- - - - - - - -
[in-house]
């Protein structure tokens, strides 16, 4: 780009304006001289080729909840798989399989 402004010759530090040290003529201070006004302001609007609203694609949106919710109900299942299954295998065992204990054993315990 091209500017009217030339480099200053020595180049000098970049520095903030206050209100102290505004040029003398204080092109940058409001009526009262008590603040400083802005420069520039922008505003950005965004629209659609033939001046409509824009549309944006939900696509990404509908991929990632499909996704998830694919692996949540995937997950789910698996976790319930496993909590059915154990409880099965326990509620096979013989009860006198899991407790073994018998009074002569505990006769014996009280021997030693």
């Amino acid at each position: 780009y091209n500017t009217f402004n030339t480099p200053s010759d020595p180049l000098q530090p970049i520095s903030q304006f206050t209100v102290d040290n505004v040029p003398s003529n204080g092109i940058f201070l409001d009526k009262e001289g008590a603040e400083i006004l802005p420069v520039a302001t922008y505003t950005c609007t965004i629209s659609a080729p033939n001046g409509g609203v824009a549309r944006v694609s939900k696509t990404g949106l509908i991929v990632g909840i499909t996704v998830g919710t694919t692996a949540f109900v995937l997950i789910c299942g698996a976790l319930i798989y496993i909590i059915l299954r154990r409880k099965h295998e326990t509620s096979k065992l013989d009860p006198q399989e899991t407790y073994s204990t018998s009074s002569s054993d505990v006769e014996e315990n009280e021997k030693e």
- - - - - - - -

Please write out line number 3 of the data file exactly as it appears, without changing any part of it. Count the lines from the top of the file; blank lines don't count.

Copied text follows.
């Amino acid at each position: 780009y091209n500017t009217f402004n030339t480099p200053s010759d020595p180049l000098q530090p970049i520095s903030q304006f206050t209100v102290d040290n505004v040029p003398s003529n204080g092109i940058f201070l409001d009526k009262e001289g008590a603040e400083i006004l802005p420069v520039a302001t922008y505003t950005c609007t965004i629209s659609a080729p033939n001046g409509g609203v824009a549309r944006v694609s939900k696509t990404g949106l509908i991929v990632g909840i499909t996704v998830g919710t694919t692996a949540f109900v995937l997950i789910c299942g698996a976790l319930i798989y496993i909590i059915l299954r154990r409880k099965h295998e326990t509620s096979k065992l013989d009860p006198q399989e899991t407790y073994s204990t018998s009074s002569s054993d505990v006769e014996e315990n009280e021997k030693e």